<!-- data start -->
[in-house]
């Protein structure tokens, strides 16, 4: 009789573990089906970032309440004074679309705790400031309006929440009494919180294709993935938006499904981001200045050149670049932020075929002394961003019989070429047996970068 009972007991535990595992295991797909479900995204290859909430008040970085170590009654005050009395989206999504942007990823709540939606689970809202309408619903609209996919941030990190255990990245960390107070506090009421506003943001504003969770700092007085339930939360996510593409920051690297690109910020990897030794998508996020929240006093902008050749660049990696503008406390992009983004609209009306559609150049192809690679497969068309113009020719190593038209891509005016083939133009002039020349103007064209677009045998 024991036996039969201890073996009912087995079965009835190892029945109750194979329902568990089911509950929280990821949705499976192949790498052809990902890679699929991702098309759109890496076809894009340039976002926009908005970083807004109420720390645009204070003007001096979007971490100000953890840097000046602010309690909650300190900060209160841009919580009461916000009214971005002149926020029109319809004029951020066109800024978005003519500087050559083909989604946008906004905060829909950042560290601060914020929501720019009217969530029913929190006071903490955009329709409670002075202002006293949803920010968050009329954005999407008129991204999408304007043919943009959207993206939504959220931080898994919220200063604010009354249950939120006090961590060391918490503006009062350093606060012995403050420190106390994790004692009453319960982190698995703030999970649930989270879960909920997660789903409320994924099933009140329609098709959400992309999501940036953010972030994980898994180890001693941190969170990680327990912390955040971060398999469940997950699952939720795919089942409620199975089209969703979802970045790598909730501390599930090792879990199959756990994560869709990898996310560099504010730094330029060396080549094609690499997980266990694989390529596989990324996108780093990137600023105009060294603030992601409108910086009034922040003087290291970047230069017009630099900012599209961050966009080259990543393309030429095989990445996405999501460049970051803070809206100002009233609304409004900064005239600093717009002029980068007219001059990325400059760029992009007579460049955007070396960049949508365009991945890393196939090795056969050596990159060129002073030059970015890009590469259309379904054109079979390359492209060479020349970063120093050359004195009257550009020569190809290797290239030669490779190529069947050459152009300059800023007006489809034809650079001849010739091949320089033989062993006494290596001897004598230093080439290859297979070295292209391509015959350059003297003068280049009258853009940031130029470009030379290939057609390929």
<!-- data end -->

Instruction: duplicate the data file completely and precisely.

[in-house]
């Protein structure tokens, strides 16, 4: 009789573990089906970032309440004074679309705790400031309006929440009494919180294709993935938006499904981001200045050149670049932020075929002394961003019989070429047996970068 009972007991535990595992295991797909479900995204290859909430008040970085170590009654005050009395989206999504942007990823709540939606689970809202309408619903609209996919941030990190255990990245960390107070506090009421506003943001504003969770700092007085339930939360996510593409920051690297690109910020990897030794998508996020929240006093902008050749660049990696503008406390992009983004609209009306559609150049192809690679497969068309113009020719190593038209891509005016083939133009002039020349103007064209677009045998 024991036996039969201890073996009912087995079965009835190892029945109750194979329902568990089911509950929280990821949705499976192949790498052809990902890679699929991702098309759109890496076809894009340039976002926009908005970083807004109420720390645009204070003007001096979007971490100000953890840097000046602010309690909650300190900060209160841009919580009461916000009214971005002149926020029109319809004029951020066109800024978005003519500087050559083909989604946008906004905060829909950042560290601060914020929501720019009217969530029913929190006071903490955009329709409670002075202002006293949803920010968050009329954005999407008129991204999408304007043919943009959207993206939504959220931080898994919220200063604010009354249950939120006090961590060391918490503006009062350093606060012995403050420190106390994790004692009453319960982190698995703030999970649930989270879960909920997660789903409320994924099933009140329609098709959400992309999501940036953010972030994980898994180890001693941190969170990680327990912390955040971060398999469940997950699952939720795919089942409620199975089209969703979802970045790598909730501390599930090792879990199959756990994560869709990898996310560099504010730094330029060396080549094609690499997980266990694989390529596989990324996108780093990137600023105009060294603030992601409108910086009034922040003087290291970047230069017009630099900012599209961050966009080259990543393309030429095989990445996405999501460049970051803070809206100002009233609304409004900064005239600093717009002029980068007219001059990325400059760029992009007579460049955007070396960049949508365009991945890393196939090795056969050596990159060129002073030059970015890009590469259309379904054109079979390359492209060479020349970063120093050359004195009257550009020569190809290797290239030669490779190529069947050459152009300059800023007006489809034809650079001849010739091949320089033989062993006494290596001897004598230093080439290859297979070295292209391509015959350059003297003068280049009258853009940031130029470009030379290939057609390929």